Qun Zhou1, *, Xiaoju Wan2, Jie Song1, Songquan Hu1, Huanhuan Li1
1Department of Anesthesiology, Jiangxi Provincial Maternal and Child Health Hospital, Nanchang, PR China - 2Department of Obstetrics and Gynecology, The first affiliated hospital of Nanchang University, Nanchang, PR China
Objective: To investigate the effect of perioperative body temperature on postoperative analgesia and postoperative recovery in patients with cancer
Methods: 144 patients with tumours admitted between March 2018 and March 2019 in our hospital were selected as subjects. They were randomly divided into an observation group and a control group according to a random number table. Each group included 72 patients. The anaesthesia method was the same. A regular heat preservation method was used with the patients in the control group, and a comprehensive heat preservation method was used with the patients in the observation group. The analgesic effect and postoperative recovery of the two groups were compared.
Results: There was no significant difference in nasal temperature between the two groups (P>0.05). The nasal cavity temperature of the observation group after 1 hour of anaesthesia and after surgery was higher than that of the control group (P<0.05). There were no statistical differences in the perioperative period of the operation, intraoperative blood loss, or infusion volume between the two groups (P>0.05). The extubation time of the observation group was significantly lower than that of the control group (P<0.05). The VAS scores of the two groups significantly decreased with time (P<0.05). The VAS scores of the observation group were lower than those of the control group 2 hours and 12 hours after the operation (P<0.05), but there was no significant difference between the two groups (P>0.05). There was also no significant difference in the preoperative MMSE and MoCA scores between the two groups (P>0.05). The MMSE and MoCA scores of both groups were lower 2 hours and 24 hours after surgery than those before surgery (P<0.05), and the MMSE and MoCA scores of the observation group were higher than those of the control group 2 hours and 24 hours after surgery (P<0.05). There was no significant difference in MMSE and MoCA scores between the two groups 24 hours after surgery (P>0.05).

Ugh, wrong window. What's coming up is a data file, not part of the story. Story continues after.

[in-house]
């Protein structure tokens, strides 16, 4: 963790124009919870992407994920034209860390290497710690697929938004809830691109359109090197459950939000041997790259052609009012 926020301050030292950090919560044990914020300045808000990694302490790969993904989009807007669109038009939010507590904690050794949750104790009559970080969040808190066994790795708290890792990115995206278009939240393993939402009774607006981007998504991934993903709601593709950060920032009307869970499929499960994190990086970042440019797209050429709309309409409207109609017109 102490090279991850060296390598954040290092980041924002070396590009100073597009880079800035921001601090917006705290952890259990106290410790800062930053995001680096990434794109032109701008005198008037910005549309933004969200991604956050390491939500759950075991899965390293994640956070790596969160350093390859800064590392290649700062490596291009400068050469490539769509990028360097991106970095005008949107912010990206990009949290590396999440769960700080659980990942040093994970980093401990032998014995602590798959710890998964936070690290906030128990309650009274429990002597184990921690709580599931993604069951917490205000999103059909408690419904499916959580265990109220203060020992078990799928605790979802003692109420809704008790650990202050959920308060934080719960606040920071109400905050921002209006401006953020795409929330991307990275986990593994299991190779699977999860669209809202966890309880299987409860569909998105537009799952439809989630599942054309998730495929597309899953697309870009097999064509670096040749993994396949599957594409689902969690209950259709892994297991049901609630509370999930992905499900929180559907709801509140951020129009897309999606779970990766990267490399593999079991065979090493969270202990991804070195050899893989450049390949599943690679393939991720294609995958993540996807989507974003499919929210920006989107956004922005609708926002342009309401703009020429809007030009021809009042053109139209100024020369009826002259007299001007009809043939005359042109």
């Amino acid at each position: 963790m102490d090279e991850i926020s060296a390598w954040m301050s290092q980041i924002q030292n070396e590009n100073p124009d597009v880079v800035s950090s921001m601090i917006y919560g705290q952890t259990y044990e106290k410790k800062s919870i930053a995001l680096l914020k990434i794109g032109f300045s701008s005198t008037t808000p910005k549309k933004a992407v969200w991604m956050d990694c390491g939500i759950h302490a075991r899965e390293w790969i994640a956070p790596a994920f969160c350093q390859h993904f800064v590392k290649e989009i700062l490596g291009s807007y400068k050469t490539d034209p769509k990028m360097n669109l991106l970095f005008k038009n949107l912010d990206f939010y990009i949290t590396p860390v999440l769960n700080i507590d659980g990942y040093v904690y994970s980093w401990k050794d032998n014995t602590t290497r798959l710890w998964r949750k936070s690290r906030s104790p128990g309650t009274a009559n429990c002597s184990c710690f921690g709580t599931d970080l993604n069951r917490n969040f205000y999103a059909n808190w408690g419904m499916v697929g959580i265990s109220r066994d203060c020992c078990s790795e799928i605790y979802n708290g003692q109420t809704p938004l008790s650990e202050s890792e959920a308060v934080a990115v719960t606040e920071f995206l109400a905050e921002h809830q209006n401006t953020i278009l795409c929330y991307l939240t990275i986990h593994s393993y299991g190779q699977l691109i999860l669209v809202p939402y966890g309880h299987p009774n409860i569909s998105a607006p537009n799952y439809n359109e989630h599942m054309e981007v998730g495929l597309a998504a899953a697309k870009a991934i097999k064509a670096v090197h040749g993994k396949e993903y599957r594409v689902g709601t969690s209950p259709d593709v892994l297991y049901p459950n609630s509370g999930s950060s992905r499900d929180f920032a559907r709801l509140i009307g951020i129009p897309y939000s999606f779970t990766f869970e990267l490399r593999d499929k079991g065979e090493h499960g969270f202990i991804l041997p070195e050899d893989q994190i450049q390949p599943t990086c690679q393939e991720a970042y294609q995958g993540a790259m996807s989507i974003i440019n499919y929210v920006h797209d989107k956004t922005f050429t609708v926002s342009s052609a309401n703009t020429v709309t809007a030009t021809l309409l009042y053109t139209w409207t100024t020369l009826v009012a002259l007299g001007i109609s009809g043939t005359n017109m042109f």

Conclusion: Comprehensive heat preservation during the perioperative period can effectively improve the postoperative analgesia effect in patients with cancer and their quality of postoperative recovery. It is worthy of clinical application.
Perioperative period, body temperature, tumour patients, postoperative analgesia effect, postoperative recovery.